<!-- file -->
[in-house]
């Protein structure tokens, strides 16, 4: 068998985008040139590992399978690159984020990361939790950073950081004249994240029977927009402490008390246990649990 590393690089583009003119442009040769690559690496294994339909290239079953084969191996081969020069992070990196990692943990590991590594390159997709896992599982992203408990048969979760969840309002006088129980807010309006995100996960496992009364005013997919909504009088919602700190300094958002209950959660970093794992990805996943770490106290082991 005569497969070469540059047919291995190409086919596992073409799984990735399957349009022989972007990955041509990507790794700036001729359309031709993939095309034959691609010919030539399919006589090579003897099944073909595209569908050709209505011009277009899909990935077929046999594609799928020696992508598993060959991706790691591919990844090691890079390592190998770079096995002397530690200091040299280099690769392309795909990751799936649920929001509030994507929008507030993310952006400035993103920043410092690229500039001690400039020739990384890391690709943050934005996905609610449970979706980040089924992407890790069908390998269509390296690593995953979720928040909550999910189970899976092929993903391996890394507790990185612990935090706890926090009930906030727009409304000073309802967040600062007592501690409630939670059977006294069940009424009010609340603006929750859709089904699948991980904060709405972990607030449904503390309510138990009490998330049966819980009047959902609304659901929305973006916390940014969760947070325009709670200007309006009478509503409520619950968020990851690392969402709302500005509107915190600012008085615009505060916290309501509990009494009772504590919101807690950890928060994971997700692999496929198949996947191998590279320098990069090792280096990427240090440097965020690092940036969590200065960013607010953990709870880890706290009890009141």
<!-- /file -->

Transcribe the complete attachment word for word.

[in-house]
């Protein structure tokens, strides 16, 4: 068998985008040139590992399978690159984020990361939790950073950081004249994240029977927009402490008390246990649990 590393690089583009003119442009040769690559690496294994339909290239079953084969191996081969020069992070990196990692943990590991590594390159997709896992599982992203408990048969979760969840309002006088129980807010309006995100996960496992009364005013997919909504009088919602700190300094958002209950959660970093794992990805996943770490106290082991 005569497969070469540059047919291995190409086919596992073409799984990735399957349009022989972007990955041509990507790794700036001729359309031709993939095309034959691609010919030539399919006589090579003897099944073909595209569908050709209505011009277009899909990935077929046999594609799928020696992508598993060959991706790691591919990844090691890079390592190998770079096995002397530690200091040299280099690769392309795909990751799936649920929001509030994507929008507030993310952006400035993103920043410092690229500039001690400039020739990384890391690709943050934005996905609610449970979706980040089924992407890790069908390998269509390296690593995953979720928040909550999910189970899976092929993903391996890394507790990185612990935090706890926090009930906030727009409304000073309802967040600062007592501690409630939670059977006294069940009424009010609340603006929750859709089904699948991980904060709405972990607030449904503390309510138990009490998330049966819980009047959902609304659901929305973006916390940014969760947070325009709670200007309006009478509503409520619950968020990851690392969402709302500005509107915190600012008085615009505060916290309501509990009494009772504590919101807690950890928060994971997700692999496929198949996947191998590279320098990069090792280096990427240090440097965020690092940036969590200065960013607010953990709870880890706290009890009141």